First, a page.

'I've maintained a high standard' - Gilchrist
The pain of being labelled a "backstop" has helped drive Adam Gilchrist from being a gloveman who had to swap states to get regular first-class games to the world-record holder for dismissals. Gilchrist overtook Mark Boucher's 413 on the second day against India and then spoke of his constant battle to prove himself to a small band of critics.
"With my keeping I've always had to maintain the highest standards and if I didn't people pounce on it very quickly," he said. "I'm not sure if that's because of my batting, people suggesting I'm just a batsman and a backstop. I've used that as incentive to help motivate me and feel like I've maintained a high standard."
Gilchrist's work has slipped during the series and he has dropped four catches and missed two stumpings, including a regulation offering from VVS Laxman on the first day in Adelaide. He blamed himself for setting the poor tone in the field - Australia grassed seven chances as Indian reached 526 - but is not downbeat.
"I'm probably the main culprit," he said. "In Sydney I dropped about three or four and another one here [on day one]. That was disappointing. Sometimes they stick, sometimes they don't, and it's not something that's a great concern."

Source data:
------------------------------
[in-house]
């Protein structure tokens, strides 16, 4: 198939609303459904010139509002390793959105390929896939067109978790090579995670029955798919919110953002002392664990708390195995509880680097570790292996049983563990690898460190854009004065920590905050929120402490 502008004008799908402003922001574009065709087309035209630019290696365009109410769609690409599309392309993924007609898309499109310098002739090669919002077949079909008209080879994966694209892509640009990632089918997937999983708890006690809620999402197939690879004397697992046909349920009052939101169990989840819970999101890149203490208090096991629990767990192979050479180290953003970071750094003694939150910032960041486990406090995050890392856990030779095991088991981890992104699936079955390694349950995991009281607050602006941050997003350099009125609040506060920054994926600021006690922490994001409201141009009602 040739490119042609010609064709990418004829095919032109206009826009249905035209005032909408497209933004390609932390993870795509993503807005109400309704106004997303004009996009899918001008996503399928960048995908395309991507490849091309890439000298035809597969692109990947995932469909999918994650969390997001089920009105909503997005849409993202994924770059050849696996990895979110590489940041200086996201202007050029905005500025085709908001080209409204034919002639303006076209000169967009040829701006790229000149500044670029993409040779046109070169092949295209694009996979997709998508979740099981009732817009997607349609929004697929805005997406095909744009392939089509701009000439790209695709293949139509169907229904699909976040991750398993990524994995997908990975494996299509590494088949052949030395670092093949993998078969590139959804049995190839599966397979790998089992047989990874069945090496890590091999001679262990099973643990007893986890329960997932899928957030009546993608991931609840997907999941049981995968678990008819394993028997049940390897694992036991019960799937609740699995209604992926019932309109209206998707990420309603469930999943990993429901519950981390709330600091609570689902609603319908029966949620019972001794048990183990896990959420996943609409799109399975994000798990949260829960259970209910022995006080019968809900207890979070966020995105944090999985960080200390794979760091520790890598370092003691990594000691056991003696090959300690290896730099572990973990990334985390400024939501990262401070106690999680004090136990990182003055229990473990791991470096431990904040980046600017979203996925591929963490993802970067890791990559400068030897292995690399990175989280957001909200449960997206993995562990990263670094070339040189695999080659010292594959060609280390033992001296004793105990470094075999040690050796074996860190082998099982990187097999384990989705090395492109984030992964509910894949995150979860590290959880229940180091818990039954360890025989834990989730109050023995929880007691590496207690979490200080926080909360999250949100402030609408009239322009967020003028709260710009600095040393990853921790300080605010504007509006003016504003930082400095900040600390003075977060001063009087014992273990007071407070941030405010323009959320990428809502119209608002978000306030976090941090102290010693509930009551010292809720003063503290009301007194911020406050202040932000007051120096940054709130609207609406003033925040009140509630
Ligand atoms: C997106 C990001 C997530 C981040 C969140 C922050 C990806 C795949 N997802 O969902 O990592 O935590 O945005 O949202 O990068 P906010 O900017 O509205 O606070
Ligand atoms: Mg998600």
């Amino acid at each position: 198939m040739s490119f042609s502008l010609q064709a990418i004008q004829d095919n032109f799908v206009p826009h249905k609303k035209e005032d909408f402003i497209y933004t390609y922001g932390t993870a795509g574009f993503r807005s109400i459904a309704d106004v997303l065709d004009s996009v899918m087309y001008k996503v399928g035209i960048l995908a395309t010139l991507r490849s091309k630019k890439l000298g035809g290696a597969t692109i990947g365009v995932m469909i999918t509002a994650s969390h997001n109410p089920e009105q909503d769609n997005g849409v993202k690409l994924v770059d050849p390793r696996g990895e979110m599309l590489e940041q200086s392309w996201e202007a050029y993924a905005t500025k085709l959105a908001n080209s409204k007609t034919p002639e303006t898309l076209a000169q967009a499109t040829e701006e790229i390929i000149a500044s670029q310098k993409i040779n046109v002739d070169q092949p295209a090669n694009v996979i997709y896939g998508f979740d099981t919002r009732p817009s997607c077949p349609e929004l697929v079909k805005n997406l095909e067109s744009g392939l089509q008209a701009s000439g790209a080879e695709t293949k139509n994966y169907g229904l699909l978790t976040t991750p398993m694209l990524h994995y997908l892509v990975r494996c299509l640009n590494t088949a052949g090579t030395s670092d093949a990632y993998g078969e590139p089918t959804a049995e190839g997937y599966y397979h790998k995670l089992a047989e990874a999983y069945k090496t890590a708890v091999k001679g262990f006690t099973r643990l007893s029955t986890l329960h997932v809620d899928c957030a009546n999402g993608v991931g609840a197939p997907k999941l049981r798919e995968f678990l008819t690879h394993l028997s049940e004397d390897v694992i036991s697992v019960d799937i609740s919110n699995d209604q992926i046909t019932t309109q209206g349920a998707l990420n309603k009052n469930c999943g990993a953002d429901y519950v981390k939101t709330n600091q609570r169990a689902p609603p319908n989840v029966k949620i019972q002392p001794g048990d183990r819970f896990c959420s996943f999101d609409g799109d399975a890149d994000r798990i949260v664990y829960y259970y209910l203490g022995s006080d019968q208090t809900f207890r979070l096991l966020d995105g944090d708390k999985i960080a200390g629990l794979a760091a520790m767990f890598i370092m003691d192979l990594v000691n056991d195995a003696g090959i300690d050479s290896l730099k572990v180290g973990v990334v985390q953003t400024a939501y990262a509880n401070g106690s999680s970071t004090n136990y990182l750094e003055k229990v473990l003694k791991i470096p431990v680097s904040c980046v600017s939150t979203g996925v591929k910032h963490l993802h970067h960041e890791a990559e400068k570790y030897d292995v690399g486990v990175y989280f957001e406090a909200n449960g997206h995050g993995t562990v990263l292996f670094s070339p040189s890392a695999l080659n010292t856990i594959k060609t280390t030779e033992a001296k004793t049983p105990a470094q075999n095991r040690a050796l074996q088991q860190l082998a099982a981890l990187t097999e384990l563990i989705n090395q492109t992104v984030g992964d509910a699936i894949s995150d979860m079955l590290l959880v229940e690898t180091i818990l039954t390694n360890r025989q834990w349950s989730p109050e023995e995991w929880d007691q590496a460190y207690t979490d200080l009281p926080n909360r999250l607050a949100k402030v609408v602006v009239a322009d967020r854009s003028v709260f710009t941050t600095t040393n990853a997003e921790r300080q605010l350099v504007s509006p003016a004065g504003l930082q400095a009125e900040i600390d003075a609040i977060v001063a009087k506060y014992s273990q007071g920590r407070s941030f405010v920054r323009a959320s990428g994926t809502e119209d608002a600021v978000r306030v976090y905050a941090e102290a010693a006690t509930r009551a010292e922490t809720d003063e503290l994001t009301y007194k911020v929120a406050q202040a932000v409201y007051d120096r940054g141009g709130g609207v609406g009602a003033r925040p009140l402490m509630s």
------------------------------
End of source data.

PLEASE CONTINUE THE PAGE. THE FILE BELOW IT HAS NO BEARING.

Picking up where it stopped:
His simple advice for improvement was to "close your hands around the ball" but he admitted his focus had left him down. "In a nutshell, it comes down to concentration," he said. "Are you switched on for every ball? Very rarely, if ever, can I remember dropping a catch or missing a stumping, and when asking myself whether I was concentrating 100%, have I been able to say yes. Normally I've had something on my mind and wandered off. You just get exposed."
Retirement is something Gilchrist, who is 36, is being asked about more often these days. He refused to open up on when he will step down or if he will reduce his duties. "It'll be my decision," he said. "At the end of the day you might try not to listen to comments and someone will text you and say: 'don't listen to them'. Then you listen and get angry. At the end of the day it's got to come from within."
Gilchrist chose to leave his home state of New South Wales in 1994 to switch to Western Australia, unseating the popular Tim Zoehrer. When he replaced Ian Healy in 1999 there was similar angst from the home supporters, but he won most of them over as he redefined the role of the wicketkeeper-batsman.
"I'm thrilled to be the world-record holder," he said. "It's a really nice, satisfying achievement. I might have got there a bit quicker if I'd gloved a couple a bit more cleanly."
Peter English is the Australasia editor of Cricinfo